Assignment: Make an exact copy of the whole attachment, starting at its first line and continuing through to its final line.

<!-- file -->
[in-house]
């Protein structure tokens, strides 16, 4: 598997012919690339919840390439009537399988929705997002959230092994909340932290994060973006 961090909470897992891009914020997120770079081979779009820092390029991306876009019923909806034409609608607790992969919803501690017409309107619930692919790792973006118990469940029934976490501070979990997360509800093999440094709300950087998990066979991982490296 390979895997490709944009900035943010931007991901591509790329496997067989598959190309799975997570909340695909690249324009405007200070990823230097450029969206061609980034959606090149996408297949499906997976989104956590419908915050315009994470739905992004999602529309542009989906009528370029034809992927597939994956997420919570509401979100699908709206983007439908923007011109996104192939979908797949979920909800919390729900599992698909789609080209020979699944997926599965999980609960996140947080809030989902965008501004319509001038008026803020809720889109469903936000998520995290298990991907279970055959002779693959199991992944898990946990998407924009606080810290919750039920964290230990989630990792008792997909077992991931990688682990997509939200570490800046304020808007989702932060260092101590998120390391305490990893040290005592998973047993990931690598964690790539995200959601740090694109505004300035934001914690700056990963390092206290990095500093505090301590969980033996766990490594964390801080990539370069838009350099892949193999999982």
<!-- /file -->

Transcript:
[in-house]
């Protein structure tokens, strides 16, 4: 598997012919690339919840390439009537399988929705997002959230092994909340932290994060973006 961090909470897992891009914020997120770079081979779009820092390029991306876009019923909806034409609608607790992969919803501690017409309107619930692919790792973006118990469940029934976490501070979990997360509800093999440094709300950087998990066979991982490296 390979895997490709944009900035943010931007991901591509790329496997067989598959190309799975997570909340695909690249324009405007200070990823230097450029969206061609980034959606090149996408297949499906997976989104956590419908915050315009994470739905992004999602529309542009989906009528370029034809992927597939994956997420919570509401979100699908709206983007439908923007011109996104192939979908797949979920909800919390729900599992698909789609080209020979699944997926599965999980609960996140947080809030989902965008501004319509001038008026803020809720889109469903936000998520995290298990991907279970055959002779693959199991992944898990946990998407924009606080810290919750039920964290230990989630990792008792997909077992991931990688682990997509939200570490800046304020808007989702932060260092101590998120390391305490990893040290005592998973047993990931690598964690790539995200959601740090694109505004300035934001914690700056990963390092206290990095500093505090301590969980033996766990490594964390801080990539370069838009350099892949193999999982």